April 2022 – Gastroenterology Pathology

An 87-year-old woman with a past medical history significant for invasive bladder cancer was found to have an enlarging mixed solid and cystic lesion in the body/tail of her pancreas on surveillance imaging. She underwent a EUS biopsy and subsequent distal pancreatectomy. The 5.5 cm mass showed the following histology and immunohistochemical profile.

Image: Histology and immunohistochemical profile

This subtype of acinar carcinoma typically harbors alterations in which gene?

  • TP53
  • KRAS
  • MYC
  • RB1

The correct answer is ...


The neoplastic cells coexpress trypsin and neuroendocrine markers without morphologically distinct acinar or neuroendocrine carcinoma components. This neoplasm is best classified as a mixed acinar and neuroendocrine carcinoma (amphicrine type) and is considered a subtype of acinar carcinoma due to shared clinical behavior and genomic features. MYC alterations are present in approximately 55% of pure acinar carcinomas but have been identified in all mixed acinar-neuroendocrine carcinomas investigated. While not associated with a prognostic difference, MYC alterations may play a role in acinar-neuroendocrine differentiation.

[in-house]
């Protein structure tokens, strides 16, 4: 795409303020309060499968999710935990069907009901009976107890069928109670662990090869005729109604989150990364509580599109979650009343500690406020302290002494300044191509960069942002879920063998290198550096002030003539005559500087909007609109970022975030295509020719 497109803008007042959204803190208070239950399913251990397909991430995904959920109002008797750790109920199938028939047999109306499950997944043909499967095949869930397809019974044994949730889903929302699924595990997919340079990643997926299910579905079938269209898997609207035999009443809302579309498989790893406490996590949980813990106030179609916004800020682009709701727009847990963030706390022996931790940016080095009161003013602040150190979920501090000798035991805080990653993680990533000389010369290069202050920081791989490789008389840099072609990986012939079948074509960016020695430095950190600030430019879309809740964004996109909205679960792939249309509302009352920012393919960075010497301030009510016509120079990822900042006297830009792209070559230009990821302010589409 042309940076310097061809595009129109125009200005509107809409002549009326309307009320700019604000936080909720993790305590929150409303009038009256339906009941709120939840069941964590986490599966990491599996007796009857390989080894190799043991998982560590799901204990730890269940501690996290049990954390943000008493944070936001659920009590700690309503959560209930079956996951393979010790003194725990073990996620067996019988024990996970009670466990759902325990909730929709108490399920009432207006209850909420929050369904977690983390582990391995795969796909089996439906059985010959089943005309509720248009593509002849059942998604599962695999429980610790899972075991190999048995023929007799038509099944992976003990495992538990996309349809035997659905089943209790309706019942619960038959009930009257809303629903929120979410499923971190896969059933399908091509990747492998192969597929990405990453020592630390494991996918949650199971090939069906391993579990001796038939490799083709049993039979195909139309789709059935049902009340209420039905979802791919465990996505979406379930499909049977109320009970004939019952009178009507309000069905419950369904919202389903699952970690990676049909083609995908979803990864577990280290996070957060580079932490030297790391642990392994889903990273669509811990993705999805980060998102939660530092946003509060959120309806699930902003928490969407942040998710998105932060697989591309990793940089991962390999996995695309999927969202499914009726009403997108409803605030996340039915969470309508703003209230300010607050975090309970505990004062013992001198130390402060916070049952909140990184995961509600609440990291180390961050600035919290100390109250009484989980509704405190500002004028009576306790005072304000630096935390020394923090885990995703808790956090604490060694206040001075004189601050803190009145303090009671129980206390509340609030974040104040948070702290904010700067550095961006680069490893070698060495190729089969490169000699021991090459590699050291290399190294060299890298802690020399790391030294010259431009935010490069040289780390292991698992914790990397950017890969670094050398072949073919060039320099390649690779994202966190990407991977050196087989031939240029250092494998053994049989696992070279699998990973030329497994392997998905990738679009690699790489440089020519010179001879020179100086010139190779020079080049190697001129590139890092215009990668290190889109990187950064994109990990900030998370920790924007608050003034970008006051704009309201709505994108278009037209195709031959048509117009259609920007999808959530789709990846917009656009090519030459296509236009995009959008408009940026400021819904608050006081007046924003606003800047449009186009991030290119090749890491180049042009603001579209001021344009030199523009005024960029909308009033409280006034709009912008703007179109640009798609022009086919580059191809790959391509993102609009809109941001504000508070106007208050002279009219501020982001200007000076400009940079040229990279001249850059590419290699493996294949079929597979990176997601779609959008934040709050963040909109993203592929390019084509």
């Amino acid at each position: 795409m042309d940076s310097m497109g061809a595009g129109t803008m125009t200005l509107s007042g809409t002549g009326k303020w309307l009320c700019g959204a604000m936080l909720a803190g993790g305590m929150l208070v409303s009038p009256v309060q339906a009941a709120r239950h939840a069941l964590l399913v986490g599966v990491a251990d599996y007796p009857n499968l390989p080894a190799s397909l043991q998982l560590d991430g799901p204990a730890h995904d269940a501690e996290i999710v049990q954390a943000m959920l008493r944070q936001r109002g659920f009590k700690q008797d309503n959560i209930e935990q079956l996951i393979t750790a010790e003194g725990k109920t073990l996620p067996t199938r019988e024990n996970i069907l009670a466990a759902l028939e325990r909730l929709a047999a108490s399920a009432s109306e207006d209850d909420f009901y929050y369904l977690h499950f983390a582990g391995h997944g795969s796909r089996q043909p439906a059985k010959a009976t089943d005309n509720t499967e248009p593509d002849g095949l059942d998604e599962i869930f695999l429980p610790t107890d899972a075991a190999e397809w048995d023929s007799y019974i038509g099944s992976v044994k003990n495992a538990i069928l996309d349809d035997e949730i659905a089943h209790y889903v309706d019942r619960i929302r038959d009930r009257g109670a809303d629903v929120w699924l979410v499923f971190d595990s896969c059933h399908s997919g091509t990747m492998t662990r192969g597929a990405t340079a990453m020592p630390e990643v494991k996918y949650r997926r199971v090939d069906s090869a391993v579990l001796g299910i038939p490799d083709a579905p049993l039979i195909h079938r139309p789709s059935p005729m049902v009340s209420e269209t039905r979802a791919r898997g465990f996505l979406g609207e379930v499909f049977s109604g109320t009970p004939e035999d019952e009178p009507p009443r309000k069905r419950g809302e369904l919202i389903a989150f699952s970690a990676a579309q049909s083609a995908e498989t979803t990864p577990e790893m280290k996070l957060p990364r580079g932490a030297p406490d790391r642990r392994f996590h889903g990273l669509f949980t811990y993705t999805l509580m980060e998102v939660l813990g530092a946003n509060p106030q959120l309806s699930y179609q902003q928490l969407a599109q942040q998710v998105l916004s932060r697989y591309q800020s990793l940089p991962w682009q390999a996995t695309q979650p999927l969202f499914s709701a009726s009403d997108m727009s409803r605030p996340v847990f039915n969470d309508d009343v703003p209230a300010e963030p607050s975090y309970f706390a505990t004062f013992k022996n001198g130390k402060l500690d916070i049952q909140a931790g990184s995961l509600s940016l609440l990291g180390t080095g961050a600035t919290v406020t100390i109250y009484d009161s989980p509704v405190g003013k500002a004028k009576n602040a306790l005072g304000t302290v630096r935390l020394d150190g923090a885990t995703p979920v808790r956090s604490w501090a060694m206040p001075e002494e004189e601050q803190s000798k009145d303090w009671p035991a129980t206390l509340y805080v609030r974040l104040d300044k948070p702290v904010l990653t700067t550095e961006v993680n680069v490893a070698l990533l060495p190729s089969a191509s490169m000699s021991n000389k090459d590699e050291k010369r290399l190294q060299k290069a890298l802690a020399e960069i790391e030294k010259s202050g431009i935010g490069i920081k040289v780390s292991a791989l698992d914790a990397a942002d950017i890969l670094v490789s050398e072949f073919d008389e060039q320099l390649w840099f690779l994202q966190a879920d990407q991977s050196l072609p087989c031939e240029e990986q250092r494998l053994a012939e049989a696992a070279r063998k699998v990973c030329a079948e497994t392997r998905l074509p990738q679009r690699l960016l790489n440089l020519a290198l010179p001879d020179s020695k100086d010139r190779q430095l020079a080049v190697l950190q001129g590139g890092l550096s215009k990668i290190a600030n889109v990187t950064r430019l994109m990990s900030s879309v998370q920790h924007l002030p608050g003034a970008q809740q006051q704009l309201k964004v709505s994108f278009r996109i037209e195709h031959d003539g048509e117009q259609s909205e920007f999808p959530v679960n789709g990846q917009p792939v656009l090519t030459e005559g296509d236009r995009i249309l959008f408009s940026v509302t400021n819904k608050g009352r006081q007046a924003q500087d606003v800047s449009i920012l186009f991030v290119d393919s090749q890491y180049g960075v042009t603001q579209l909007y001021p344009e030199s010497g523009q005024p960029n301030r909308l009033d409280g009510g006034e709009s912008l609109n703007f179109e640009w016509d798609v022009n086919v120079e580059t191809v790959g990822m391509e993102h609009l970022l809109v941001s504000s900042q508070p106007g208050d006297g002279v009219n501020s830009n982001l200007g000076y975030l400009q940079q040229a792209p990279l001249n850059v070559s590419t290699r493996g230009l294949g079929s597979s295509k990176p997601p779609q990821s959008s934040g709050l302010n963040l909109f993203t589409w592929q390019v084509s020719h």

TP53, RB1, and KRAS alterations are associated with pancreatic neuroendocrine carcinomas.


  1. Acinar cell carcinoma. In: WHO Classification of Tumours of the Digestive System. 5th ed. IARC Press. 333-335, 2019.
  2. La Rosa S, et al. c-MYC amplification and c-myc protein expression in pancreatic acinar cell carcinomas. New insights into the molecular signature of these rare cancers. Virchows Arch. 2018 Oct;473(4):435-441.
  3. Pancreatic neuroendocrine neoplasms. In: WHO Classification of Tumours of the Digestive System. 5th ed. IARC Press. 343-346, 2019.

Holly Berg, D.O., MLS(ASCP)
Resident, Anatomic and Clinical Pathology
Mayo Clinic

Saba Yasir, M.B.B.S.
Consultant, Anatomic Pathology
Mayo Clinic
Assistant Professor of Laboratory Medicine and Pathology
Mayo Clinic College of Medicine and Science

MCL Education

This post was developed by our Education and Technical Publications Team.